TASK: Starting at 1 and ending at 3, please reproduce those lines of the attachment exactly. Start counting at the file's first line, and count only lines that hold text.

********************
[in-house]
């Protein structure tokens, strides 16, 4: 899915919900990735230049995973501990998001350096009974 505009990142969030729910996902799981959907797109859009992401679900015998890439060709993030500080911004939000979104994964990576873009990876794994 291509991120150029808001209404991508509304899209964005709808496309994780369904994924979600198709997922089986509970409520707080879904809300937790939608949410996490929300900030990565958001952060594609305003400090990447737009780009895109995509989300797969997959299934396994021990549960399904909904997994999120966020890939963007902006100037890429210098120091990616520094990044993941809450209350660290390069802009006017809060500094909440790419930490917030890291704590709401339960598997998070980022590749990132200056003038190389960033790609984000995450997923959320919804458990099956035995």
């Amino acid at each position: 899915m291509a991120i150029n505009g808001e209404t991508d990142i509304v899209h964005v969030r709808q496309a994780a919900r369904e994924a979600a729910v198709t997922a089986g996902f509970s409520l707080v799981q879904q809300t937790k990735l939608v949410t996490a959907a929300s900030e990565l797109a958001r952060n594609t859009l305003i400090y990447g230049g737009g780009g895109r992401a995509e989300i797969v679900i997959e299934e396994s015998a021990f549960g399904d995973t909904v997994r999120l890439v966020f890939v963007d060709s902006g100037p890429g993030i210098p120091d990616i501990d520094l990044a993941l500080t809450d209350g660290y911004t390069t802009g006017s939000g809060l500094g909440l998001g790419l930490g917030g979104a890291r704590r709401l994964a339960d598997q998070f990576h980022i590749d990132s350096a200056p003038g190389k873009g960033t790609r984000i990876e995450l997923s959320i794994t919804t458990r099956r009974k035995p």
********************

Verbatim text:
[in-house]
């Protein structure tokens, strides 16, 4: 899915919900990735230049995973501990998001350096009974 505009990142969030729910996902799981959907797109859009992401679900015998890439060709993030500080911004939000979104994964990576873009990876794994 291509991120150029808001209404991508509304899209964005709808496309994780369904994924979600198709997922089986509970409520707080879904809300937790939608949410996490929300900030990565958001952060594609305003400090990447737009780009895109995509989300797969997959299934396994021990549960399904909904997994999120966020890939963007902006100037890429210098120091990616520094990044993941809450209350660290390069802009006017809060500094909440790419930490917030890291704590709401339960598997998070980022590749990132200056003038190389960033790609984000995450997923959320919804458990099956035995």
């Amino acid at each position: 899915m291509a991120i150029n505009g808001e209404t991508d990142i509304v899209h964005v969030r709808q496309a994780a919900r369904e994924a979600a729910v198709t997922a089986g996902f509970s409520l707080v799981q879904q809300t937790k990735l939608v949410t996490a959907a929300s900030e990565l797109a958001r952060n594609t859009l305003i400090y990447g230049g737009g780009g895109r992401a995509e989300i797969v679900i997959e299934e396994s015998a021990f549960g399904d995973t909904v997994r999120l890439v966020f890939v963007d060709s902006g100037p890429g993030i210098p120091d990616i501990d520094l990044a993941l500080t809450d209350g660290y911004t390069t802009g006017s939000g809060l500094g909440l998001g790419l930490g917030g979104a890291r704590r709401l994964a339960d598997q998070f990576h980022i590749d990132s350096a200056p003038g190389k873009g960033t790609r984000i990876e995450l997923s959320i794994t919804t458990r099956r009974k035995p």